Modi invokes Bapu, wields broom for filth-free India
Prime Minister Narendra Modi on Thursday launched his first major social campaign since assuming office, one for a filth-free India or Swachh Bharat, sweeping up dirt on the road outside Valmiki Sadan, a colony of neglected sanitation workers. Poll: What do you think of govt's Clean India campaign?india Updated: Oct 03, 2014 08:42 IST
Prime Minister Narendra Modi on Thursday launched his first major social campaign since assuming office, one for a filth-free India or Swachh Bharat, sweeping up dirt on the road outside Valmiki Sadan, a colony of neglected sanitation workers.
Seeking to set an example by working the broom on Mahatma Gandhi’s 145th birthday, Modi called upon every Indian to realise Gandhi’s dream of clean surroundings and brought a fading Gandhian ideal back into public imagination.
“We all have a solemn duty…which is to clean up the blot of grime on Mother India. Gandhiji gave us freedom, but we are yet to be free from filth and dirt. Don’t look at this just as a government initiative,” Modi said, appealing to citizens to undo India’s reputation of poor public hygiene.
Wielding the broom, Modi launched the Clean India mission, saying it is beyond politics and inspired by patriotism.
Debunking criticism that his government has been taking credit for every achievement, the prime minister acknowledged the efforts of all previous governments to make India clean.
"I am not talking politics...this is beyond politics.This is inspired my patriotism not politcs. We do not have to do with an eye on politics.
I say that with a clean heart... If we paint this again with a brush of politics, we will again do a disservice to Mother India," he said.
"All the governments in this country have made one or the other effort to do this work. Several political, social and cultural organizations have made efforts in this direction. I salute all those, who have worked," Modi said in his address at his next stop Rajpath. At Rajpath, the capital’s grand vista, Modi administered a public oath on cleanliness to schoolchildren, with actor Aamir Khan by his side to endorse the Swachh Bharat campaign.
Modi paid tributes at Rajghat to Gandhi and at Vijay Ghat to Lal Bahadur Shashtri – the former PM was born on Oct 2 – before reaching Valmiki Sadan.
The stop at the swarming housing estate of Valmikis, a Dalit group and erstwhile “untouchables”, was symbolic. By launching his campaign from this neglected landmark, Modi nudged the public for a change in social attitudes.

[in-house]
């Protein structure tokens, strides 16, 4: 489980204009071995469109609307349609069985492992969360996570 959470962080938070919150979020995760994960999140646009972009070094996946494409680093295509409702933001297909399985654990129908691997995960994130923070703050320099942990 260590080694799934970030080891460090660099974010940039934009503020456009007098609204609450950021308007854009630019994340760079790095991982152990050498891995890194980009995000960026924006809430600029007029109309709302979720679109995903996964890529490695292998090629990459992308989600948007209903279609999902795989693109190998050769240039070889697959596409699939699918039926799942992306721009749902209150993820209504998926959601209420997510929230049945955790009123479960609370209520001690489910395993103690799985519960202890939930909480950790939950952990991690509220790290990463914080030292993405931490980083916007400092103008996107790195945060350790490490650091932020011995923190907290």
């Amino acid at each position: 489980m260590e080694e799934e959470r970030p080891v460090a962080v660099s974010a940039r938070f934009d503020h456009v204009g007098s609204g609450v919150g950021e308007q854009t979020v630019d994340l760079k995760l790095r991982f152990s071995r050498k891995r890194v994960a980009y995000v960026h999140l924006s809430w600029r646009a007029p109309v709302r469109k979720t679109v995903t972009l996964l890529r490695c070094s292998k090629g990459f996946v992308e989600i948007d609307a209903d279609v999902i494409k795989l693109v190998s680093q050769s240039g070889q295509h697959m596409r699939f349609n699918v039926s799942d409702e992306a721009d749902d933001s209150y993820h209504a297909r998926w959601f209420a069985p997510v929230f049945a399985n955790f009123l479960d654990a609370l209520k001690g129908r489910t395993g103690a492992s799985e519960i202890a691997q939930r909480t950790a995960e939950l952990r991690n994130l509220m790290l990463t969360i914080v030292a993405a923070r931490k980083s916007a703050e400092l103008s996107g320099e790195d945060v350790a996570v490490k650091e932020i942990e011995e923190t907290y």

After a brief prayer inside the Valmiki temple, he spent some time inside a one-room hutment which was once Mahtama Gandhi’s temporary home.
He then interacted with dozens of schoolgirls, who queued up to get their caps autographed by Modi. “He is the first PM to clean roads. Nobody would do this before,” said Geeta Rawat, a student of NP Girls’ School.
The Rs 62,000 crore Swachh Bharat Abhyan, India's biggest cleanliness drive, will cover over 4000 towns in the next five years.
Administering the cleanliness pledge, along with ministers Venkaiah Naidu and Nitin Gadkari and film actor Aamir Khan, he said that this task is not the responsibility only of sanitation workers or the government but of all the 125 crore Indians.
"If we can reach Mars, we can clean India," the PM said.
He also said that the campaign should not be seen as a mere photo opportunity.
The prime minister said that he is aware that the criticism of this programme will begin in just a few days and that he is confident his countrymen would not let him down.
The prime minister countered Congress criticism that his government behaves as if everything happened only after he came to power. "I do not make any claim that the government, which has been elected to power just now, has done everything."
Congress has been attacking Modi accusing him of taking credit of initiatives undertaken by the UPA regimes and trying to give an impression that every good work was done only by him.
Recalling that he had congratulated all governments even from the ramparts of Red Fort, Modi said,"even today from this stage, I greet and salute all the governments--central, state and municipal, social organizations which have worked in this direction, whether they are leaders from Sarvodaya or workers of Seva Dal. I launch this programme with their blessings."
Maintaining that everybody deserved kudos, the prime minister urged everyone not to make political barbs on the issue.
If we can reach Mars, we can clean India: Modi
Read: India's 'toilet guru' works to flush away open defecation
PM Modi's 'Swachh Bharat Challenge'
In his bid to make 'Swachh Bharat'a people's movement, Modi initiated a chain by inviting nine eminent personalities including cricket icon Sachin Tendulkar and several actors to spread awareness on cleanliness.
The PM appeared inspired by the ALS Ice Bucket Challenge, which had gone viral in recent months, as he asked the celebrities to nominate nine more people to join the campaign and hoped that the chain would continue.
Among those nominated by the PM are film actors Salman Khan, Priyanka Chopra and Kamal Hassan, industrialist Anil Ambani, Goa Governor Mridula Sinha and Congress leader Shashi Tharoor, yoga guru Ramdev and the team of TV serial "Tarak Mehta Ka Ulta Chashma".
During his Independence Day speech, Modi had called for a cleaner India by October 2, 2019, in time for Gandhi’s 150th birth anniversary.
— Tania Goklany (@TaniaGoklany) October 2, 2014